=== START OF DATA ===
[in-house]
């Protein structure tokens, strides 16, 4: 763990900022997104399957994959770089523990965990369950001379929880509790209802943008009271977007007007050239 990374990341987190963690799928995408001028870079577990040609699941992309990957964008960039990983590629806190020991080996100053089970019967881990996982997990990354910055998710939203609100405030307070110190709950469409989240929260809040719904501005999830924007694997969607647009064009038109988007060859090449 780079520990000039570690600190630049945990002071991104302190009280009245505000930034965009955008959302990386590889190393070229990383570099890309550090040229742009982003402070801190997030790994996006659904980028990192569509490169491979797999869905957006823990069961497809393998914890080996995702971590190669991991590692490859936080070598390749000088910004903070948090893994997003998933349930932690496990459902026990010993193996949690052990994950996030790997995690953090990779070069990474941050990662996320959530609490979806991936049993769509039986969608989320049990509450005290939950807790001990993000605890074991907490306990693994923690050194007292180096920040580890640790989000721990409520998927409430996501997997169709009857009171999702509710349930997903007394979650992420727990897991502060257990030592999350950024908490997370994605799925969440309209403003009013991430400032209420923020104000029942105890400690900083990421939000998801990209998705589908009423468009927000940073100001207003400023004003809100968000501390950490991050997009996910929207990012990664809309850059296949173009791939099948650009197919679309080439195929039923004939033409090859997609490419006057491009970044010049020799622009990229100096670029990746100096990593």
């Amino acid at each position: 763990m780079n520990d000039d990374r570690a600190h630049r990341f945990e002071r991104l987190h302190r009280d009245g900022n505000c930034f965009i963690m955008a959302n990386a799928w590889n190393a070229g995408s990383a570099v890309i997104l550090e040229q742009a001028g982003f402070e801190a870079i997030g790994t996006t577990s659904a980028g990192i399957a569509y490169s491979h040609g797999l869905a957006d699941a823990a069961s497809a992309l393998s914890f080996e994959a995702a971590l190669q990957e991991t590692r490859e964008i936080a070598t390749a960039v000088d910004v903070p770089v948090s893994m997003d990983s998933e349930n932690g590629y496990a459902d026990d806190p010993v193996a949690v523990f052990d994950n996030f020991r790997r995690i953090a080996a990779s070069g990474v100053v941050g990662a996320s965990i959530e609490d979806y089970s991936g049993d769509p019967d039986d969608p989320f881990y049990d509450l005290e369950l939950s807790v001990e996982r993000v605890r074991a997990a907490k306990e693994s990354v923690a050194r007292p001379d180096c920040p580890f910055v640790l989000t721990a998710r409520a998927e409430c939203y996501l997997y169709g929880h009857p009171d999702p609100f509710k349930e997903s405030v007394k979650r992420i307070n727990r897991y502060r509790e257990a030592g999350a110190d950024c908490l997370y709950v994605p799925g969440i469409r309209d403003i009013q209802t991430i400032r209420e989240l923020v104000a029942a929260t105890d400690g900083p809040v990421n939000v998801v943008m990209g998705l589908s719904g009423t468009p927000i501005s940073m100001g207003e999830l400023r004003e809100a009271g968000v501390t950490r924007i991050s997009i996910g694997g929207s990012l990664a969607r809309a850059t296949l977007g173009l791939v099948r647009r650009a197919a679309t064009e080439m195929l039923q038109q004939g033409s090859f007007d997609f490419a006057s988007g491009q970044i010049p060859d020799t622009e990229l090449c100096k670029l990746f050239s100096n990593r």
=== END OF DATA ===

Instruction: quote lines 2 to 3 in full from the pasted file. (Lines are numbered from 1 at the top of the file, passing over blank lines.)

């Protein structure tokens, strides 16, 4: 763990900022997104399957994959770089523990965990369950001379929880509790209802943008009271977007007007050239 990374990341987190963690799928995408001028870079577990040609699941992309990957964008960039990983590629806190020991080996100053089970019967881990996982997990990354910055998710939203609100405030307070110190709950469409989240929260809040719904501005999830924007694997969607647009064009038109988007060859090449 780079520990000039570690600190630049945990002071991104302190009280009245505000930034965009955008959302990386590889190393070229990383570099890309550090040229742009982003402070801190997030790994996006659904980028990192569509490169491979797999869905957006823990069961497809393998914890080996995702971590190669991991590692490859936080070598390749000088910004903070948090893994997003998933349930932690496990459902026990010993193996949690052990994950996030790997995690953090990779070069990474941050990662996320959530609490979806991936049993769509039986969608989320049990509450005290939950807790001990993000605890074991907490306990693994923690050194007292180096920040580890640790989000721990409520998927409430996501997997169709009857009171999702509710349930997903007394979650992420727990897991502060257990030592999350950024908490997370994605799925969440309209403003009013991430400032209420923020104000029942105890400690900083990421939000998801990209998705589908009423468009927000940073100001207003400023004003809100968000501390950490991050997009996910929207990012990664809309850059296949173009791939099948650009197919679309080439195929039923004939033409090859997609490419006057491009970044010049020799622009990229100096670029990746100096990593």
């Amino acid at each position: 763990m780079n520990d000039d990374r570690a600190h630049r990341f945990e002071r991104l987190h302190r009280d009245g900022n505000c930034f965009i963690m955008a959302n990386a799928w590889n190393a070229g995408s990383a570099v890309i997104l550090e040229q742009a001028g982003f402070e801190a870079i997030g790994t996006t577990s659904a980028g990192i399957a569509y490169s491979h040609g797999l869905a957006d699941a823990a069961s497809a992309l393998s914890f080996e994959a995702a971590l190669q990957e991991t590692r490859e964008i936080a070598t390749a960039v000088d910004v903070p770089v948090s893994m997003d990983s998933e349930n932690g590629y496990a459902d026990d806190p010993v193996a949690v523990f052990d994950n996030f020991r790997r995690i953090a080996a990779s070069g990474v100053v941050g990662a996320s965990i959530e609490d979806y089970s991936g049993d769509p019967d039986d969608p989320f881990y049990d509450l005290e369950l939950s807790v001990e996982r993000v605890r074991a997990a907490k306990e693994s990354v923690a050194r007292p001379d180096c920040p580890f910055v640790l989000t721990a998710r409520a998927e409430c939203y996501l997997y169709g929880h009857p009171d999702p609100f509710k349930e997903s405030v007394k979650r992420i307070n727990r897991y502060r509790e257990a030592g999350a110190d950024c908490l997370y709950v994605p799925g969440i469409r309209d403003i009013q209802t991430i400032r209420e989240l923020v104000a029942a929260t105890d400690g900083p809040v990421n939000v998801v943008m990209g998705l589908s719904g009423t468009p927000i501005s940073m100001g207003e999830l400023r004003e809100a009271g968000v501390t950490r924007i991050s997009i996910g694997g929207s990012l990664a969607r809309a850059t296949l977007g173009l791939v099948r647009r650009a197919a679309t064009e080439m195929l039923q038109q004939g033409s090859f007007d997609f490419a006057s988007g491009q970044i010049p060859d020799t622009e990229l090449c100096k670029l990746f050239s100096n990593r």